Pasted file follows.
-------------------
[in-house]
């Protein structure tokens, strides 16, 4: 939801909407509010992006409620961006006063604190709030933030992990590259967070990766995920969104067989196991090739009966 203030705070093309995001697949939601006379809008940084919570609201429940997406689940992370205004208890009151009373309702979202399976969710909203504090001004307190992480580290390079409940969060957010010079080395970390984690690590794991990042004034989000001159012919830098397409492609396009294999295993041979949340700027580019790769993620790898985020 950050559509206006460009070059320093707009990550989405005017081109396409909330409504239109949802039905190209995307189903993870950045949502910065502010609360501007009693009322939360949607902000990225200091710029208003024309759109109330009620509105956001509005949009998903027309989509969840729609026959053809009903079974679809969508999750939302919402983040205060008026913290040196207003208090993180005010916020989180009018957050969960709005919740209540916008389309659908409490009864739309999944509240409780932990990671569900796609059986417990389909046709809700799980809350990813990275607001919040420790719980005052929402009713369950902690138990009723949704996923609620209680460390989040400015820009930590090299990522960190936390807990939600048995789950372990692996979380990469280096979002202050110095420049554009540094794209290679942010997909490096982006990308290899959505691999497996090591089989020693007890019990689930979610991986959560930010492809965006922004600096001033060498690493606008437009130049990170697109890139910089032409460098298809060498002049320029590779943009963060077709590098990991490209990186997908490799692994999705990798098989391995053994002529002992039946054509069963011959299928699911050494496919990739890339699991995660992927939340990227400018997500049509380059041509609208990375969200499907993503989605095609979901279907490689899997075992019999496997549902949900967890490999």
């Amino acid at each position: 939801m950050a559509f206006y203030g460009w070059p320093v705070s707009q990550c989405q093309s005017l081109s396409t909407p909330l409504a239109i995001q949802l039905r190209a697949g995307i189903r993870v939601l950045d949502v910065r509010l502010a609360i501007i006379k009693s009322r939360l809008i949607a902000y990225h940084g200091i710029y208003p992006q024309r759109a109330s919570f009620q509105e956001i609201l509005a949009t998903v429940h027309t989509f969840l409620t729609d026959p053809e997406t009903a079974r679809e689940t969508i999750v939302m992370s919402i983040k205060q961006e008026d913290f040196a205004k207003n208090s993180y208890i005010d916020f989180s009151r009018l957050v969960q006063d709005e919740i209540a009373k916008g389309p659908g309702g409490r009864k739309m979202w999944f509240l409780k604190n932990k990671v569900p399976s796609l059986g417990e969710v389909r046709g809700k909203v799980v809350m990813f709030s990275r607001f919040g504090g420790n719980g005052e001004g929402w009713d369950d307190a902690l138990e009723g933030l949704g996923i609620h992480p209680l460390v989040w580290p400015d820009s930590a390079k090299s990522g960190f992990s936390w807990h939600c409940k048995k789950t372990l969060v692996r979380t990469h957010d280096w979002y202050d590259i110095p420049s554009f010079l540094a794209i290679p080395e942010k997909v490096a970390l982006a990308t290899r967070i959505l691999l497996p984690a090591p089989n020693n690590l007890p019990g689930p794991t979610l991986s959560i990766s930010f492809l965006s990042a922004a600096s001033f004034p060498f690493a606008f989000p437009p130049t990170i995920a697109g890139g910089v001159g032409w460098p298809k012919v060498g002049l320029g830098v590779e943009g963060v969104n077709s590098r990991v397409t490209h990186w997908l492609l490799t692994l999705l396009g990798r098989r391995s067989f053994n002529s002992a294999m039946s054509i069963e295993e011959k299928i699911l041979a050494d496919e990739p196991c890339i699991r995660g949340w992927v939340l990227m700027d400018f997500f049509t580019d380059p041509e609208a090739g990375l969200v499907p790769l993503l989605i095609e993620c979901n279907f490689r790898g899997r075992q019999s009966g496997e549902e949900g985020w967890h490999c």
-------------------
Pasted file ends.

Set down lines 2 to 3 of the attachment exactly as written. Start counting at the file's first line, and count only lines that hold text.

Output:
């Protein structure tokens, strides 16, 4: 939801909407509010992006409620961006006063604190709030933030992990590259967070990766995920969104067989196991090739009966 203030705070093309995001697949939601006379809008940084919570609201429940997406689940992370205004208890009151009373309702979202399976969710909203504090001004307190992480580290390079409940969060957010010079080395970390984690690590794991990042004034989000001159012919830098397409492609396009294999295993041979949340700027580019790769993620790898985020 950050559509206006460009070059320093707009990550989405005017081109396409909330409504239109949802039905190209995307189903993870950045949502910065502010609360501007009693009322939360949607902000990225200091710029208003024309759109109330009620509105956001509005949009998903027309989509969840729609026959053809009903079974679809969508999750939302919402983040205060008026913290040196207003208090993180005010916020989180009018957050969960709005919740209540916008389309659908409490009864739309999944509240409780932990990671569900796609059986417990389909046709809700799980809350990813990275607001919040420790719980005052929402009713369950902690138990009723949704996923609620209680460390989040400015820009930590090299990522960190936390807990939600048995789950372990692996979380990469280096979002202050110095420049554009540094794209290679942010997909490096982006990308290899959505691999497996090591089989020693007890019990689930979610991986959560930010492809965006922004600096001033060498690493606008437009130049990170697109890139910089032409460098298809060498002049320029590779943009963060077709590098990991490209990186997908490799692994999705990798098989391995053994002529002992039946054509069963011959299928699911050494496919990739890339699991995660992927939340990227400018997500049509380059041509609208990375969200499907993503989605095609979901279907490689899997075992019999496997549902949900967890490999």
């Amino acid at each position: 939801m950050a559509f206006y203030g460009w070059p320093v705070s707009q990550c989405q093309s005017l081109s396409t909407p909330l409504a239109i995001q949802l039905r190209a697949g995307i189903r993870v939601l950045d949502v910065r509010l502010a609360i501007i006379k009693s009322r939360l809008i949607a902000y990225h940084g200091i710029y208003p992006q024309r759109a109330s919570f009620q509105e956001i609201l509005a949009t998903v429940h027309t989509f969840l409620t729609d026959p053809e997406t009903a079974r679809e689940t969508i999750v939302m992370s919402i983040k205060q961006e008026d913290f040196a205004k207003n208090s993180y208890i005010d916020f989180s009151r009018l957050v969960q006063d709005e919740i209540a009373k916008g389309p659908g309702g409490r009864k739309m979202w999944f509240l409780k604190n932990k990671v569900p399976s796609l059986g417990e969710v389909r046709g809700k909203v799980v809350m990813f709030s990275r607001f919040g504090g420790n719980g005052e001004g929402w009713d369950d307190a902690l138990e009723g933030l949704g996923i609620h992480p209680l460390v989040w580290p400015d820009s930590a390079k090299s990522g960190f992990s936390w807990h939600c409940k048995k789950t372990l969060v692996r979380t990469h957010d280096w979002y202050d590259i110095p420049s554009f010079l540094a794209i290679p080395e942010k997909v490096a970390l982006a990308t290899r967070i959505l691999l497996p984690a090591p089989n020693n690590l007890p019990g689930p794991t979610l991986s959560i990766s930010f492809l965006s990042a922004a600096s001033f004034p060498f690493a606008f989000p437009p130049t990170i995920a697109g890139g910089v001159g032409w460098p298809k012919v060498g002049l320029g830098v590779e943009g963060v969104n077709s590098r990991v397409t490209h990186w997908l492609l490799t692994l999705l396009g990798r098989r391995s067989f053994n002529s002992a294999m039946s054509i069963e295993e011959k299928i699911l041979a050494d496919e990739p196991c890339i699991r995660g949340w992927v939340l990227m700027d400018f997500f049509t580019d380059p041509e609208a090739g990375l969200v499907p790769l993503l989605i095609e993620c979901n279907f490689r790898g899997r075992q019999s009966g496997e549902e949900g985020w967890h490999c």